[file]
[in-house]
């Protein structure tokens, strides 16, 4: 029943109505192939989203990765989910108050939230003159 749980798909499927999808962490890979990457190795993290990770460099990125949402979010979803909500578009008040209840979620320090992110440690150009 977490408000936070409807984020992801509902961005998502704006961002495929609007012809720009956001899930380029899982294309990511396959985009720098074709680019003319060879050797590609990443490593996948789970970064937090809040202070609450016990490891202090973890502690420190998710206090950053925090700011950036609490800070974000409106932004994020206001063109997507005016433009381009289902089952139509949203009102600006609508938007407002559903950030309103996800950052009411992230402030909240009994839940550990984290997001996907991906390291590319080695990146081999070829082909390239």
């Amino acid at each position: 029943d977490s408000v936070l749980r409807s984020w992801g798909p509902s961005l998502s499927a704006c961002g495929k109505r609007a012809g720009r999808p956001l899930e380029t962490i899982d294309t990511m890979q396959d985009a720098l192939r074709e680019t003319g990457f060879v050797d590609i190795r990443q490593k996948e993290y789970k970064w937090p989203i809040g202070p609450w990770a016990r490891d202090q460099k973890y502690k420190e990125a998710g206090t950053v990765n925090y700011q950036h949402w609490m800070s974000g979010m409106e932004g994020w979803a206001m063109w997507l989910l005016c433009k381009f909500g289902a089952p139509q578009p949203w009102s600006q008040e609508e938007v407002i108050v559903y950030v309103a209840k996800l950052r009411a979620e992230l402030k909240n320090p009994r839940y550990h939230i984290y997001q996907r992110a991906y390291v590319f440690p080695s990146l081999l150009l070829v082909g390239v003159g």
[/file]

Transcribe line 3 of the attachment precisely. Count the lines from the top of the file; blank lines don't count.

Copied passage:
């Amino acid at each position: 029943d977490s408000v936070l749980r409807s984020w992801g798909p509902s961005l998502s499927a704006c961002g495929k109505r609007a012809g720009r999808p956001l899930e380029t962490i899982d294309t990511m890979q396959d985009a720098l192939r074709e680019t003319g990457f060879v050797d590609i190795r990443q490593k996948e993290y789970k970064w937090p989203i809040g202070p609450w990770a016990r490891d202090q460099k973890y502690k420190e990125a998710g206090t950053v990765n925090y700011q950036h949402w609490m800070s974000g979010m409106e932004g994020w979803a206001m063109w997507l989910l005016c433009k381009f909500g289902a089952p139509q578009p949203w009102s600006q008040e609508e938007v407002i108050v559903y950030v309103a209840k996800l950052r009411a979620e992230l402030k909240n320090p009994r839940y550990h939230i984290y997001q996907r992110a991906y390291v590319f440690p080695s990146l081999l150009l070829v082909g390239v003159g």